Turkish President Recep Tayyip Erdoğan with Donald Trump (File)

The Trump Administration sank in confusion and criticism on Monday after Donald Trump’s order, apparently without consultation of the military and State Department, to accept Turkish control of northeast Syria and mainly-Kurdish areas.

After Trump’s phone call with Turkish President Recep Tayyip Erdoğan on Sunday night, the White House issued a statement that “Turkey will soon be moving forward with its long-planned operation into Northern Syria”. It said US troops would withdraw from the “immediate area” as Ankara took control of a “safe zone”, 488 km (270 miles) along the Turkish-Syrian border and across the Kurdish cantons of Kobani and Cezire.

Syria Daily, Oct 7: US Accepts Turkey’s Control of Northeast

The episode was reminiscent of Trump’s impulsive order last December to withdraw all US troops from Syria, again after a call with Erdoğan. The Turkish President, who has vowed the elimination of the Syrian Kurdistan Democratic Union Party (PYD) and its YPG militia as “terrorists”, immediately declared the zone extending east across the Euphrates River to the Iraq border.

As with that incident, it soon appeared that Trump had not spoken with the US military or diplomats before making his commitment.

The Pentagon withheld comment yesterday, except for Defense Department insistence that Trump had not approved a Turkish attack on Kurdish groups, with whom the US has worked since autumn 2015 to remove the Islamic State from northeast Syria.

Pentagon spokesman Jonathan Hoffman rewrote the White House statement as he asserted, “The Department of Defense made clear to Turkey — as did the President — that we do not endorse a Turkish operation in northern Syria.”

A “senior State Department official went farther, “We have shut down Turkish participation in the air. Right now we are controlling the airspace over northeast Syria. We have no intention in the immediate near future to change that.”

A series of senior Republican legislators loudly condemned the White House. Among them was Senate Majority Leader Mitch McConnell who said “precipitous withdrawal” would benefit Russia, Iran, and the Assad regime — and the Islamic State, which Trump said had been destroyed.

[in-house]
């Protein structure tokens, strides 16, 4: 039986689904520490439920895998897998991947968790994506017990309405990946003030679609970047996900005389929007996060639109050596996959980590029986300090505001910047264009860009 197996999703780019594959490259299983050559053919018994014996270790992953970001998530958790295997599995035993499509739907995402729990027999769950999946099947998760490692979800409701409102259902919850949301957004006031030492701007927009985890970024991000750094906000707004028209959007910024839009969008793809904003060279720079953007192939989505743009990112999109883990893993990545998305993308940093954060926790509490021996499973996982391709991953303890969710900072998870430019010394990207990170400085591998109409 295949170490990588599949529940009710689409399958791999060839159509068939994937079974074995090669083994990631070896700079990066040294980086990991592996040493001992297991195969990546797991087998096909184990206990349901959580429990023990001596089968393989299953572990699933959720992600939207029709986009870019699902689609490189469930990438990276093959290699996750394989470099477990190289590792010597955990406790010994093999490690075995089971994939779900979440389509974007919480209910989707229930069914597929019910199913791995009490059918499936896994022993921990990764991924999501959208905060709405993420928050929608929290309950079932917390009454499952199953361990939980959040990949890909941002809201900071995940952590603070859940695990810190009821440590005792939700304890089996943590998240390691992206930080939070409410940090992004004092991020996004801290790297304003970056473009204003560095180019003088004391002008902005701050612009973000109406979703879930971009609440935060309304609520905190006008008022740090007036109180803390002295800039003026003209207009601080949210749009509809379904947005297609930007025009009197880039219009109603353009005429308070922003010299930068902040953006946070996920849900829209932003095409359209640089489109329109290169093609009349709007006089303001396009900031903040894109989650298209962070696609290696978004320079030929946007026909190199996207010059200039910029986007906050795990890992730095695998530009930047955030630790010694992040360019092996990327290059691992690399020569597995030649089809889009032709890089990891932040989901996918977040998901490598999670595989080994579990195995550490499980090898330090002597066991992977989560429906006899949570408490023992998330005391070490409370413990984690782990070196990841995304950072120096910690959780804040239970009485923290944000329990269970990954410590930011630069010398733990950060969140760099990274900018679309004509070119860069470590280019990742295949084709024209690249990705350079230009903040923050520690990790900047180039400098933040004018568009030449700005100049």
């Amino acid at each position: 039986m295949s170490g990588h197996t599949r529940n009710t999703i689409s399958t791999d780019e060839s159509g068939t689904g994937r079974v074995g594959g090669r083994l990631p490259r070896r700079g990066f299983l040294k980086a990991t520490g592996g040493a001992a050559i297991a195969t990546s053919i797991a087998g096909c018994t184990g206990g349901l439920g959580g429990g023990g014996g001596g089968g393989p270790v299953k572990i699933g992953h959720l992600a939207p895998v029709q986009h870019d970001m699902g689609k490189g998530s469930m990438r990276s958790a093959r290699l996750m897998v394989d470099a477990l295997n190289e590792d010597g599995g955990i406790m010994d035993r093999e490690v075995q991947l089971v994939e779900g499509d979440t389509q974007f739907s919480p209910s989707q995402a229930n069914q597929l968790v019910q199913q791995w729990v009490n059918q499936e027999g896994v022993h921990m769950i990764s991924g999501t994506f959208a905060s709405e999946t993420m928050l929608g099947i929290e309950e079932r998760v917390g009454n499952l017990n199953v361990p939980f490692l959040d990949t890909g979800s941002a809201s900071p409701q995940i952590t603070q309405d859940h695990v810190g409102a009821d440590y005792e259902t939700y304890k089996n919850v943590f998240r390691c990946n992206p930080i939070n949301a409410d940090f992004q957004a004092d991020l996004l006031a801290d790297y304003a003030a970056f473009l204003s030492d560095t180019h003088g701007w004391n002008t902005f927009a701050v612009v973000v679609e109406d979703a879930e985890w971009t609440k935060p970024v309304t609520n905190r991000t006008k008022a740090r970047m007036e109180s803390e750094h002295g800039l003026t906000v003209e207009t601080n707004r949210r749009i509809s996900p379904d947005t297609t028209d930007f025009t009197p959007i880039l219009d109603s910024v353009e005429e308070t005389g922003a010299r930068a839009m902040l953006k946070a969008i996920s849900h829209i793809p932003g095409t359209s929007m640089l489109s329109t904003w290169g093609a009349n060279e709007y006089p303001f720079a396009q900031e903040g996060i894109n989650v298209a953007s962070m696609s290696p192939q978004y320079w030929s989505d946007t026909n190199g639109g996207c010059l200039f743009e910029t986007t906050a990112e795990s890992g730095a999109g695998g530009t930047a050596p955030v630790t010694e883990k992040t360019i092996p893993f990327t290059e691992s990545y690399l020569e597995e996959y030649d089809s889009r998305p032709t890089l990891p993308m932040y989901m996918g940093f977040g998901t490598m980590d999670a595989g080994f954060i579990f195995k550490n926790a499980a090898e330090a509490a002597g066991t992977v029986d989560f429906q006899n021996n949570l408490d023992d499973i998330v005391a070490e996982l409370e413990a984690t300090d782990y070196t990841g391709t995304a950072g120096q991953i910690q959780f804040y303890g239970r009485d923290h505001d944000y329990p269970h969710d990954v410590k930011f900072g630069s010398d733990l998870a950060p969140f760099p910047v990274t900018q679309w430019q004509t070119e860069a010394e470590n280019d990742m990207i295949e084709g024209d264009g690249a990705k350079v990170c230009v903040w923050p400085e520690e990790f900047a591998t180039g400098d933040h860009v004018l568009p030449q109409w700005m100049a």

McConnell urged to “exercise American leadership”.

Senator Lindsey Graham, a friend of Trump’s, led the denunciation on Twitter and on Trump’s favorite outlet Fox TV. From morning to night, he warned, “This decision to abandon our Kurdish allies and turn Syria over to Russia, Iran, & Turkey will put every radical Islamist on steroids.” He pressed the point by invoking the drawdown of US forces in Iraq by President Barack Obama, whom Trump despises.

Graham told Fox, “I will do everything I can to sanction Turkey if they step one foot in northeastern Syria,” and said he would introduce a non-binding resolution in the Senate asking Trump to reverse the “shortsighted and irresponsible” order.

He then drove a stake through Trump’s main contention, “ISIS is not defeated. This is the biggest lie being told by this administration,”

Sen. Marco Rubio criticized “a grave mistake that will have implications far beyond Syria”, and Sen. Mitt Romney, spoke of the “betrayal” of the Kurds “in the face of an assault by Turkey”. Rep. Liz Cheney, the daughter of former Vice President Dick Cheney, declared “a catastrophic mistake”.

Former high-ranking US officials joined the furious reaction. Nikki Haley, who was Trump’s Ambassador to the UN, tweeted:

And Brett McGurk, who resigned as US envoy for the anti-ISIS campaign after Trump’s withdrawal order last December, posted an essay via Twitter which concluded:

Trump: “My Great and Unmatched Wisdom”

In October 2015 the US created the Syrian Democratic Forces, in which the Kurdish YPG is the leading element, to defeat the Islamic State after ISIS failed in a months-long campaign to overrun the Kurdish canton of Kobani.

But Ankara considers the YPG and the Syrian Kurdistan Democratic Union Party to be part of the Turkish Kurdish insurgency PKK, which has fought Ankara’s security forces for 35 years.

After months of tension and negotiation following Trump’s December order, Turkey and the US agreed on oversight of the “safe zone” in northeast Syria. However, the two sides did not clarify the depth of the zone — Turkey wants 30 km (19 miles) while the US has proposed 15 km — or the operational command of the patrols.Over the past week, Erdoğan, Foreign Minister Mevlüt Çavuşoğlu, and Defense Minister Hulusi Akar stepped up demands that the US accede to the Turkish conception of the zone and military operations.

Syria Daily, Oct 6: Kurdish Groups Warn Against Turkey’s Attack as Erdoğan Says “Today or Tomorrow”

White House aides insisted that Trump told Erdoğan in their Sunday call that he did not support Turkish cross-border operations. Trump, having effectively conceded to Turkish demands, postured on Twitter:

He pushed aside the Kurdish groups allied with the US against ISIS: “The Kurds fought with us, but were paid massive amounts of money and equipment to do so.”

Meanwhile, Turkish warplanes bombed a gate on the Syria-Iraq border, claiming that they were hitting “PKK-linked targets”, and kept up pressure on Washington. Daily Sabah, linked to the Government, headlined, “US Continues to Dispatch Military Aid to YPG/PKK in Syria, Footage Shows”.